Saturday evening May 23rd the waxing crescent Moon will be close to Jupiter, two open star clusters (M-44, M-67), and an asteroid. As this graphic shows, within the field of view of 7×50 binoculars, you can see the Moon, Jupiter, and the asteroid 3 Juno. A slight shift in the viewing brings either of the two open star clusters into the binocular field of view.
M-44, also known as the Beehive Cluster, is a group of around 1000 stars at a distance of 500-600 light years and shining with a combined magnitude of approximately 4.0. To the naked eye M-44 looks more like a nebula but resolves nicely into its component stars with optical assistance. M-67 in comparison is much dimmer at a distance of 2500-3000 light years, and with only around 100 stars this open star cluster shines with a combined 6th magnitude brightness.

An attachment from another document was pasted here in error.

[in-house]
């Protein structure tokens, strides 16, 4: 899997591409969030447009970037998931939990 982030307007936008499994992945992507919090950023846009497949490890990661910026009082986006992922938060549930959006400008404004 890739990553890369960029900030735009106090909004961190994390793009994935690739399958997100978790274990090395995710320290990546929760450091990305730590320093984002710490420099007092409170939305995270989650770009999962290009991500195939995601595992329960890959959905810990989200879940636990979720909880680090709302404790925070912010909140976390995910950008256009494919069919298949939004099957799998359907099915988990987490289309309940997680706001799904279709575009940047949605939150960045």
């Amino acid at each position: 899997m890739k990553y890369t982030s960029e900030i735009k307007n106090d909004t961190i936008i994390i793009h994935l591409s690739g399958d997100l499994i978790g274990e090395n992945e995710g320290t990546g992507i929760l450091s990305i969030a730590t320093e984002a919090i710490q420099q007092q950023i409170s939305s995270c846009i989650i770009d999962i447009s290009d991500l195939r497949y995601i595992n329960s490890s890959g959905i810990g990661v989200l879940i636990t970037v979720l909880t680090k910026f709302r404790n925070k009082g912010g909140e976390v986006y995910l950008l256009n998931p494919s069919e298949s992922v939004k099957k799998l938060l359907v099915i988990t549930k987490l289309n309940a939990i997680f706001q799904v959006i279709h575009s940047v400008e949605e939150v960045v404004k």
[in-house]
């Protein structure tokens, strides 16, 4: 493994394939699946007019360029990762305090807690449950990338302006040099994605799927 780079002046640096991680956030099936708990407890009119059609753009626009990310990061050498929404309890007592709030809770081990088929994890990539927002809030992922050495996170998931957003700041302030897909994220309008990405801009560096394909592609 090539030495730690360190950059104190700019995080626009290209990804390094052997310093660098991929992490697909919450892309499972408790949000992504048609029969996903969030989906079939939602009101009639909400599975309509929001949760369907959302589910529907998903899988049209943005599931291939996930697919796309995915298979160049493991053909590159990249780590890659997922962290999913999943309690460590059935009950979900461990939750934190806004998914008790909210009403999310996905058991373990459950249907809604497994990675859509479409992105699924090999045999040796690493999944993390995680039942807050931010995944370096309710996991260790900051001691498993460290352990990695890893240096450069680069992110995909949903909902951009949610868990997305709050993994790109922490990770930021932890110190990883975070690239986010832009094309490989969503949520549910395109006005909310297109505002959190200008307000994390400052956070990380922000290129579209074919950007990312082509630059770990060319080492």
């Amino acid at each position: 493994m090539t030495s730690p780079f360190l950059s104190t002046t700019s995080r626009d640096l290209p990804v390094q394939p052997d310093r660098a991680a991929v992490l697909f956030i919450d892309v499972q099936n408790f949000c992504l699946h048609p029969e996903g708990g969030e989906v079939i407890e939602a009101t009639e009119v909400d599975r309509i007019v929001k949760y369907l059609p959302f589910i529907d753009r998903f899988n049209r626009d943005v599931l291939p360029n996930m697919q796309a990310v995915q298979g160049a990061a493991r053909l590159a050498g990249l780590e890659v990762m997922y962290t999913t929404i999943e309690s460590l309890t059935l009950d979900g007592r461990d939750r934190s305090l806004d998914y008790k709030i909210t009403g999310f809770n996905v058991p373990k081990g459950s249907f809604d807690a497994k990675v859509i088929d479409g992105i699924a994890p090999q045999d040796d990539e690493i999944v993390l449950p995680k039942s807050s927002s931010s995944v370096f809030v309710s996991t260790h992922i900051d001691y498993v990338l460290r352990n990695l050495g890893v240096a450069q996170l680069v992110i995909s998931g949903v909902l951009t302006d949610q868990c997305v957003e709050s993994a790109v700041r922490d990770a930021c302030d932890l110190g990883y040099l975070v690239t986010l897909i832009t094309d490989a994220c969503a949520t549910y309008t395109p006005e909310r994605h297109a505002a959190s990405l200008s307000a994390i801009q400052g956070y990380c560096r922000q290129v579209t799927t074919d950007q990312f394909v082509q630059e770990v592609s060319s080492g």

Asteroid 3 Juno was the 3rd asteroid to be discovered and is one of the largest asteroids in the main belt between Mars and Jupiter. Juno has an apparent magnitude of around 7-8 so it is within the viewing capabilities of binoculars albeit as a star-like point of light.
Click here to go to the Qué tal in the Current Skies web site for more observing information for this month.